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24% of women not attending smear test in Calderdale

24% of women not attending smear test in Calderdale

New research reveals that young women aged 25-49 in Calderdale are less likely to attend a smear test in comparison to women aged 50-64. This year in Calderdale only 76% of eligible young women had a smear test compared to 80% of women aged 50-64.

Every year in the UK, over 3,000 women will be diagnosed with cervical cancer and cervical cancer is the most common cancer in women under 35. This Cervical Cancer Prevention Week (24 – 30 January 2016) Calderdale Clinical Commissioning Group (CCG) is urging all young women to attend their cervical smear test when invited – it could save lives.

The research[i] from the Health and Social Care Information Centre (HSCIC) also shows that the number of women of all eligible ages having a smear test in Calderdale is steadily decreasing year-on-year. In 2014 78.2% of women attended and in 2015 77.8% of women attended.

Dr Nigel Taylor of Hebden Bridge Group Practice and Calderdale CCG’s Cancer Lead, said: “Cervical smear tests are really important. Regular testing looks for changes in the cervix that may lead to cancer if left untreated, so really, this test can prevent a woman getting cancer of the cervix.

“I really want to encourage all eligible women to have a smear test regularly, to keep healthy.”

The NHS cervical screening programme is available to women aged 25 to 64 in England, and all eligible women who are registered with a GP automatically receive an invitation by mail. Women aged 25 to 49 receive invitations every 3 years. Women aged 50 to 64 receive invitations every 5 years.

Dr Yasmin Khan – Associate Medical Director, NHS England – North (Yorkshire and the Humber) said: “We understand that going for a cervical smear test can be daunting but a cervical screening test takes five minutes, is painless, and if you attend each time you’re invited it provides a high degree of protection against developing cervical cancer.

“It’s actually estimated that early detection and treatment through cervical screening can prevent up to 75% of cervical cancers from developing in the UK. Therefore we want to urge all women who are eligible to attend their smear when they are invited, or book one if they’ve missed their last smear test by calling their GP, and ensure they stay healthy.”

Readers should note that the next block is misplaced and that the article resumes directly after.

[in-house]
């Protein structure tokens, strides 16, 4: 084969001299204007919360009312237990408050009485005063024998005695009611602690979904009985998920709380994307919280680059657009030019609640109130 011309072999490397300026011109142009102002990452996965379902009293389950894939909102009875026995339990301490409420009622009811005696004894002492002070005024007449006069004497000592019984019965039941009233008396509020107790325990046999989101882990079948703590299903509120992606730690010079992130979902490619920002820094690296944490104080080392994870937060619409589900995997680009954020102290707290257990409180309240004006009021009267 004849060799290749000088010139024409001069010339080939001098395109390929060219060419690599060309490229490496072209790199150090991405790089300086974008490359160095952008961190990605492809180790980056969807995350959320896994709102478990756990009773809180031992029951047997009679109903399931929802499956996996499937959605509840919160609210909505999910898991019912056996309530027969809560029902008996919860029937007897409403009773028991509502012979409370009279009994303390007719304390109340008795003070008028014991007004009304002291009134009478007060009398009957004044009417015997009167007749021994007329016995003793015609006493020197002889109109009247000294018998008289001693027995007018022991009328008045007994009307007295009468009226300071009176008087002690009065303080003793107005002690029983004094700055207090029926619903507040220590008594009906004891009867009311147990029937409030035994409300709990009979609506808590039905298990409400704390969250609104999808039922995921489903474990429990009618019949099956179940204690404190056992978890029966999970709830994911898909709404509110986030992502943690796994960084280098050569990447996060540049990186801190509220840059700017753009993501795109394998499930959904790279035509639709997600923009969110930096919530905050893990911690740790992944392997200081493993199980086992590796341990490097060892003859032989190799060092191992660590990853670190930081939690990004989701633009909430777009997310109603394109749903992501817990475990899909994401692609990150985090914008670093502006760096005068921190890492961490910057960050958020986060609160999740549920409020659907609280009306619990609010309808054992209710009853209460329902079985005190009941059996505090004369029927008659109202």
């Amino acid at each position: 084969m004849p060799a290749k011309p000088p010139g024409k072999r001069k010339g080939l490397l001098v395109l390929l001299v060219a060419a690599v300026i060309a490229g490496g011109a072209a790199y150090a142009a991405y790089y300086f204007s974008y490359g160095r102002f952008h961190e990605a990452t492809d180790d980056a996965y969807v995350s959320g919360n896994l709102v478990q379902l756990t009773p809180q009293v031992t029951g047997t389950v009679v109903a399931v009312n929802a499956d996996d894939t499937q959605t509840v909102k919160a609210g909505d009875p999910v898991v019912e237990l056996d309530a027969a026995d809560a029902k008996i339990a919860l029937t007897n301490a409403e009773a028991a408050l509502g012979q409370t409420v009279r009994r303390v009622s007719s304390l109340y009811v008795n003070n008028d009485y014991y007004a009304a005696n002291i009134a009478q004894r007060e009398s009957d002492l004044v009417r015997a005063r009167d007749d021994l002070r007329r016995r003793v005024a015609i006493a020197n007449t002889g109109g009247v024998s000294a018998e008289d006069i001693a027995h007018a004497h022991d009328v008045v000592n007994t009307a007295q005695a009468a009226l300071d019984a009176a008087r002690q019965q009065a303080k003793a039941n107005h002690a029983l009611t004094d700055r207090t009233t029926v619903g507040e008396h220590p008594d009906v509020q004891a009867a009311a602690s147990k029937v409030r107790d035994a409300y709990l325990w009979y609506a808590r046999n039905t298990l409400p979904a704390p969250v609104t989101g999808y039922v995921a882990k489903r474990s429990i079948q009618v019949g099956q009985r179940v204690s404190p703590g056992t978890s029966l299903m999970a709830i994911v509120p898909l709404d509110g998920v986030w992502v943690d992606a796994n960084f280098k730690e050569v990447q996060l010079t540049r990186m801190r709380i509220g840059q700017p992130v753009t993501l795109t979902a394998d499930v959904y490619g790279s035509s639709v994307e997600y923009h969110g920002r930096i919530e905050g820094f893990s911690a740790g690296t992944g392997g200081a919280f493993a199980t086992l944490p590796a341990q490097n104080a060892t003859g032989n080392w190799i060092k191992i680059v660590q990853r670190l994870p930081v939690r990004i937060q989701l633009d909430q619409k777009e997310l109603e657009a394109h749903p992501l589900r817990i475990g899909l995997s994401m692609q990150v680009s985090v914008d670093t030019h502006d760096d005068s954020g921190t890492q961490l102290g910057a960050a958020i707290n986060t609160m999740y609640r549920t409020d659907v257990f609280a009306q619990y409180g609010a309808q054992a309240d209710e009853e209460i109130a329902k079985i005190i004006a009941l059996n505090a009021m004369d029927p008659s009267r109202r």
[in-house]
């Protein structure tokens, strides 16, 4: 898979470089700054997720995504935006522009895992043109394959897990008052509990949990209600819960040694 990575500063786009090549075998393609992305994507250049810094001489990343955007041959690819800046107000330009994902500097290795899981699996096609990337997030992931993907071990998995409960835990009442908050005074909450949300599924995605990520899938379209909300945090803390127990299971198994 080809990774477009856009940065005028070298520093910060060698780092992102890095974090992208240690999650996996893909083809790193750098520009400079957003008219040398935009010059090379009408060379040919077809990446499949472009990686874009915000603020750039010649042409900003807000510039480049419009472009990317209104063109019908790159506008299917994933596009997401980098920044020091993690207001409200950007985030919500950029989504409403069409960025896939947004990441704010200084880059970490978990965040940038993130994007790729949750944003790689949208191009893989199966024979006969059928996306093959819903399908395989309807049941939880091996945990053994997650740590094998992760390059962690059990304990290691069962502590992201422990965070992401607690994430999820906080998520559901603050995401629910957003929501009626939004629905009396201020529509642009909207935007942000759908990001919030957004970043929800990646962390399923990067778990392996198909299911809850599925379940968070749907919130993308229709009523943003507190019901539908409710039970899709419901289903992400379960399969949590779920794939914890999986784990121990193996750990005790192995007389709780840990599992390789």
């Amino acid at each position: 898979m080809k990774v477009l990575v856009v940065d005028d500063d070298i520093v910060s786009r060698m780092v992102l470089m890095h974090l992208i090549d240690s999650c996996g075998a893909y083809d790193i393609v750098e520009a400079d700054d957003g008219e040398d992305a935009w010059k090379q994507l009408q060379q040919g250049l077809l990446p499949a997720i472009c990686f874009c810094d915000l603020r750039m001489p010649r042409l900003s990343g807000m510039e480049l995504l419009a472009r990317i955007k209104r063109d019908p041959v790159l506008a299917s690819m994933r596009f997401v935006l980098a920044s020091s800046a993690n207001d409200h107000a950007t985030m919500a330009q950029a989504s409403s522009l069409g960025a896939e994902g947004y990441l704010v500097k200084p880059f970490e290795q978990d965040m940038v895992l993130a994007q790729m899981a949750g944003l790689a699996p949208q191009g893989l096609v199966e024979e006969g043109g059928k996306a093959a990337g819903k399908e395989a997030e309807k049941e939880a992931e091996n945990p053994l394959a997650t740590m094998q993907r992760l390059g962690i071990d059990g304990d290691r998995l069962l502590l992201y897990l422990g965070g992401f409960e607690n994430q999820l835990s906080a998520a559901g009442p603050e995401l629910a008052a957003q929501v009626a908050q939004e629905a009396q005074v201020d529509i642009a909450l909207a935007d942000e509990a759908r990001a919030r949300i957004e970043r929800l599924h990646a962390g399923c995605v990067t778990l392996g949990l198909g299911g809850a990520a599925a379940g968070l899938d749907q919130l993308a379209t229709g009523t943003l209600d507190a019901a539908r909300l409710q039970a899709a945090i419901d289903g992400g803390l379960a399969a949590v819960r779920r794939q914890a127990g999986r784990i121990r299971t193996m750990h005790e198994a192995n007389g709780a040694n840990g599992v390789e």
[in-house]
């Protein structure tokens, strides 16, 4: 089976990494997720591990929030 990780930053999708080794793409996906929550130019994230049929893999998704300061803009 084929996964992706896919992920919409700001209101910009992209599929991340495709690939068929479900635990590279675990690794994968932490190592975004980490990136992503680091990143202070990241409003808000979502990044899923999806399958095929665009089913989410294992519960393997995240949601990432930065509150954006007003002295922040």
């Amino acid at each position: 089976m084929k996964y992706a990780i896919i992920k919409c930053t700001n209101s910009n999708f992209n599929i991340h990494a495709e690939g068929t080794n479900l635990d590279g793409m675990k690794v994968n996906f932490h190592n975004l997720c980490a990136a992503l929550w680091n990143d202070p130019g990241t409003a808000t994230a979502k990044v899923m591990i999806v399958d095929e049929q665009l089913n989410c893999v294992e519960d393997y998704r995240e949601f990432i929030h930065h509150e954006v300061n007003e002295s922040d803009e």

Cervical screening isn’t a test for cancer; it’s a test to check the health of the cells of the cervix (the entrance to the womb). Most women’s test results show that everything is normal, but for around 1 in 20 women the test shows some abnormal changes in the cells of the cervix.

The symptoms of cervical cancer aren’t always obvious, and it may not cause any symptoms at all until it’s reached an advanced stage. This is why it’s very important that women attend all of their cervical screening appointments. In most cases, vaginal bleeding is the first noticeable symptom of cervical cancer. It usually occurs after having sex. Bleeding at any other time, other than your expected monthly period, is also considered unusual. Other symptoms of cervical cancer may include pain and discomfort during sex and an unpleasant smelling vaginal discharge.

To find out more about Cervical Cancer Prevention Week visit the Jo’s Cervical Cancer Trust websitewww.jostrust.org.uk. More information about cervical cancer can be found on the NHS Choices website at http://www.nhs.uk/Conditions/Cancer-of-the-cervix. The site also provides information on the NHS Cervical Screening Programme: http://www.nhs.uk/Conditions/Cervical-screening-test.


Note to editors

  • NHS England is the body which leads the NHS in England. Its main aim is to improve the health outcomes for people in England, and it sets the overall direction and priorities for the NHS as a whole.
  • For further information, please e-mail england.mediahub@nhs.net or ring 0113 825 3231.
  • Further information on cervical screening can be found on the NHS Choices website.
  • Jo’s Cervical Cancer Trust is the only UK charity dedicated to women and their families affected by cervical cancer and cervical abnormalities www.jostrust.org.uk


NHS Calderdale CCG

NHS Calderdale Clinical Commissioning Group (CCG) covers 26 GP practices and a registered population of more than 213,000 patients.

At Calderdale CCG we seek to improve the lives of local people by increasing life expectancy, making sure we commission and provide good quality services and to reduce health inequalities across the district. It’s our aim to achieve the best health and wellbeing for the people of Calderdale within our available resources.



For further information please contact:

Steven Reed, Communications Officer – 01422 307400, steven.reed@calderdaleccg.nhs.uk

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